Chickening Out On Change

"Well this is awkward"

“Well this is awkward”

We’ve been reminded this week that an 8-point lead in the dying days of an election campaign is about as safe as a 2-goal lead in the final 90 seconds of a playoff hockey game. Never take anything for granted.

Despite leading by between 2 to 9 points in every poll fielded over the past week, Adrian Dix managed to snatch defeat from the jaws of victory. It was a stunning result that no one saw coming – even though the exact same thing happened just one year ago in Alberta. In that campaign, Allison Redford trailled by 2 to 10 points in every poll, but still crushed Danielle Smith’s Wildrose Alliance on election night.

This has, of course, set off another round of polling post-mortems. I blogged about six possible polling error after the Alberta Surprise, and the issues are largely the same in British Columbia. So rather than rehash each point I want to look at the big picture.

We can quibble about things like question wording and ordering, but the largest problem cuts to the very core of the science of sampling – simply, polls are not truly drawn from a random sample of voters. I have no doubt if everyone was forced to vote and everyone was forced to answer the phone when pollsters came a calling, we’d see results within the margin of error. But that’s simply not the case, even though we pretend it is.

Indeed, only half of British Columbians bothered to vote yesterday. Admitedly, it’s difficult to figure out who is really going to vote in a world where 80% of people intend to…but then don’t bother showing up because they get distracted…or tied up a work…or because the weather sucks…or because the weather’s too nice to spend voting. There are ways to minimize this source of error, but it doesn’t appear polling companies made any effort to screen out unlikely voters or to gauge how solid support levels were. If they did, it wasn’t reported in the methodology, which is another problem in and of itself.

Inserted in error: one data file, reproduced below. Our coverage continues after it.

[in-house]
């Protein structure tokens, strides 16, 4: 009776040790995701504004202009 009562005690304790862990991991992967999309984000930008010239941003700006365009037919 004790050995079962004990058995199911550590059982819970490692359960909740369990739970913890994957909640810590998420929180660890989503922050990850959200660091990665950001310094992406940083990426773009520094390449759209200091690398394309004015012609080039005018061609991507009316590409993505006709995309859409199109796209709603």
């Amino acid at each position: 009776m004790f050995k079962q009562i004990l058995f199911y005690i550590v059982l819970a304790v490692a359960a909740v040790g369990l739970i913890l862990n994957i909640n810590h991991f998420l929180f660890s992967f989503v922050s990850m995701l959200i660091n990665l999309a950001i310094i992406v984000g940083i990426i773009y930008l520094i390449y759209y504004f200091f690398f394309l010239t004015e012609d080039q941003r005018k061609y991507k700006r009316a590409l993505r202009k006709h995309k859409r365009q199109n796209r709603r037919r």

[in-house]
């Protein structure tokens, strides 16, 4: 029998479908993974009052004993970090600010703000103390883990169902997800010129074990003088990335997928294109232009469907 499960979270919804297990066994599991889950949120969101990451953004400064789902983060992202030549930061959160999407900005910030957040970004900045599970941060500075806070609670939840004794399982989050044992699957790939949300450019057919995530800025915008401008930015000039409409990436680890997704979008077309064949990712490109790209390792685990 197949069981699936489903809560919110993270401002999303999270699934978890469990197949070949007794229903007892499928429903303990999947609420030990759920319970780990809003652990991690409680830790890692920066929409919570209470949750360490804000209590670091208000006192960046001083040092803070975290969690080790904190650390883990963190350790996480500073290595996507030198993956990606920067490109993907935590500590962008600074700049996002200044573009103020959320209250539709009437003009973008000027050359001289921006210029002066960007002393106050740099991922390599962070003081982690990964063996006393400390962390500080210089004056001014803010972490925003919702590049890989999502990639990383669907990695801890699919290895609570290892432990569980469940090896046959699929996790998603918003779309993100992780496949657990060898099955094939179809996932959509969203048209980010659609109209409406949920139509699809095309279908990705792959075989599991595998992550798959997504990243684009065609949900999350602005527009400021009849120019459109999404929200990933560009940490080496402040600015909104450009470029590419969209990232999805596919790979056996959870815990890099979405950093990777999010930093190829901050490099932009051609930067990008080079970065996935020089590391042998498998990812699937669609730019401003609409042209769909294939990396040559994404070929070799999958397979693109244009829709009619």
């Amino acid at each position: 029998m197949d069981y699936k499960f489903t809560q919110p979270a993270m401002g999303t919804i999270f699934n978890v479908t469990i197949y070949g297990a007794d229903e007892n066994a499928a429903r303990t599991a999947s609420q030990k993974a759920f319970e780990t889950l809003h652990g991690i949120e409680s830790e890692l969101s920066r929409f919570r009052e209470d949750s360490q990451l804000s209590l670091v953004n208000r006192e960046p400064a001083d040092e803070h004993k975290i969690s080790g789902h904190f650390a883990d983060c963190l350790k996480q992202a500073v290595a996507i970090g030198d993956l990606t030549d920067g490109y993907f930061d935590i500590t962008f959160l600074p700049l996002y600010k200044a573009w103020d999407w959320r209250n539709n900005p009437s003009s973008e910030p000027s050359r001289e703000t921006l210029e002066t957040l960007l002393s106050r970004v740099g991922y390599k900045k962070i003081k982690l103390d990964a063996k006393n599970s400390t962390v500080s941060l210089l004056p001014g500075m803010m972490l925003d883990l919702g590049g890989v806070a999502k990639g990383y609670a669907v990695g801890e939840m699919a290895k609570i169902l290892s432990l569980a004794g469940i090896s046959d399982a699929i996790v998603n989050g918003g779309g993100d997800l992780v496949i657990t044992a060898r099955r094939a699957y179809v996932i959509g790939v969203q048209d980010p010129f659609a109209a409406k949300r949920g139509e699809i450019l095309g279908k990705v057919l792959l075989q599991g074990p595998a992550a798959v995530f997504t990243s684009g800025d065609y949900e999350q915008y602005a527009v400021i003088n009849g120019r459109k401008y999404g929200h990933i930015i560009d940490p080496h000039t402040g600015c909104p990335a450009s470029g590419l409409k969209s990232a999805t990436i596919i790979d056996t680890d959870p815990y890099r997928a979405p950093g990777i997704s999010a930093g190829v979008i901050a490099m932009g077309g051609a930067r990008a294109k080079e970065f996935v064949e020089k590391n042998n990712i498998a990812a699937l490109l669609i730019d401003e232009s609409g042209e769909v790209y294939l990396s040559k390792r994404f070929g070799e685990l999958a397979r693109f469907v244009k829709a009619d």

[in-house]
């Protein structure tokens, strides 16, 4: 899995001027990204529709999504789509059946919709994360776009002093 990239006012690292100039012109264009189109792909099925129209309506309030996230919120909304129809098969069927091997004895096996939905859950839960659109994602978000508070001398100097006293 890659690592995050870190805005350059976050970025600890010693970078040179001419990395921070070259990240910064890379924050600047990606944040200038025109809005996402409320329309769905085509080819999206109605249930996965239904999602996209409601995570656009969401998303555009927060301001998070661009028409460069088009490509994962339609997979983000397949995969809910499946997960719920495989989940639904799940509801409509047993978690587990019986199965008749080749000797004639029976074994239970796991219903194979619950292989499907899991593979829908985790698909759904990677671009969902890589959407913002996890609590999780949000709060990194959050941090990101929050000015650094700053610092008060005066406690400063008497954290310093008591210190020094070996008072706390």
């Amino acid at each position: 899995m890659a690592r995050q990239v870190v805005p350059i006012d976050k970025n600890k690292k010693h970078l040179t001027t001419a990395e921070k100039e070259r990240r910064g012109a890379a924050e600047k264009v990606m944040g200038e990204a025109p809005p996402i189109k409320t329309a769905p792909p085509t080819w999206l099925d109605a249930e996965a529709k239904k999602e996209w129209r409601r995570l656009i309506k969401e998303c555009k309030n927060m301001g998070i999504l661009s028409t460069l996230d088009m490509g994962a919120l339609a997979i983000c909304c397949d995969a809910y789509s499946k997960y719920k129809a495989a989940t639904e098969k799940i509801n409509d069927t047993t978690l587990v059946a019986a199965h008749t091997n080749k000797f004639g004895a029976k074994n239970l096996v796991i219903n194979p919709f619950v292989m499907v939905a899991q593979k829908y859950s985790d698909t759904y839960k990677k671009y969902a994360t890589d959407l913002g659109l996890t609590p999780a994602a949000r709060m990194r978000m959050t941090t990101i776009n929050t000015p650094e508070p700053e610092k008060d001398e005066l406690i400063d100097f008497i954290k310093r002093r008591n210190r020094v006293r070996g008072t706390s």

Moreover, there were warning signs the NDP was destined to lose the turnout game. Both Ipsos and Angus Reid showed the NDP and Liberals neck-and-neck among older voters, with the NDP up by 20-30 points among the under 35 crowd – a group notorious for their loud music, baggy pants, and low voter turnout rates.

The other side of the equation is that, sadly, not everyone is forced to respond to pollsters when the phone rings during Survivor. If you’re willing to spend the money, you can get a respectable response rate via traditional phone surveys, but all polls published during the BC campaign used either robocalls or online pannels.

Both of those methodologies have inherent problems. You often need to make 50 to 100 robo calls to find one sap willing to complete the survey. So we know Adrian Dix is popular with shut-ins, but extrapolating beyond that is risky. Moreover, since robocalls can only ask 5 simple questions before respondents drop off, you rarely have the opportunity to collect enough demographic information to judge how representative the sample is.

You can get those demographics using online panels, but while a national panel will have hundreds of thousands of Canadians on it, you’re fishing from a much smaller pool when you get down to the provincial level. You can always try to correct for demographic biases via weighting, but this can lead to a whole new set of problems. And it’s almost impossible to correct for attitudinal biases. The bottom line is that if you don’t have a large enough sample from Vancouver Island on your panel, you’re not going to get good data from Vancouver Island. It’ll be the same hundred people answering every survey.

Still, when different methodologies in different provinces keep missing the mark in the same direction, it feels like there’s something larger at play here. While the Clark and Redford miracles stand out, Jean Charest exceeded public polling numbers in 2012, as did Stephen Harper in 2011.

In all cases, voters had the opportunity to turf long-time and largely unpopular governments – then chickened out on change at the last minute. If an increasingly disengaged electorate truly is making up its mind more and more in the dying days (or hours) of the campaign, then a horse race poll is never going to predict the outcome spot on.

But maybe that’s not the end of the world. After all, superficial media polls are not designed to provide anything deeper than cheap entertainment. And where’s the fun in cheap entertainment, if the chance for a last-minute comeback doesn’t exist?

Posted on by CalgaryGrit in BC Politics, Polls

About CalgaryGrit

A former Calgary Liberal, now living in Toronto. My writings on politics can be found at and online at the National Post.

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18 Responses to Chickening Out On Change

  1. Nuna D. Above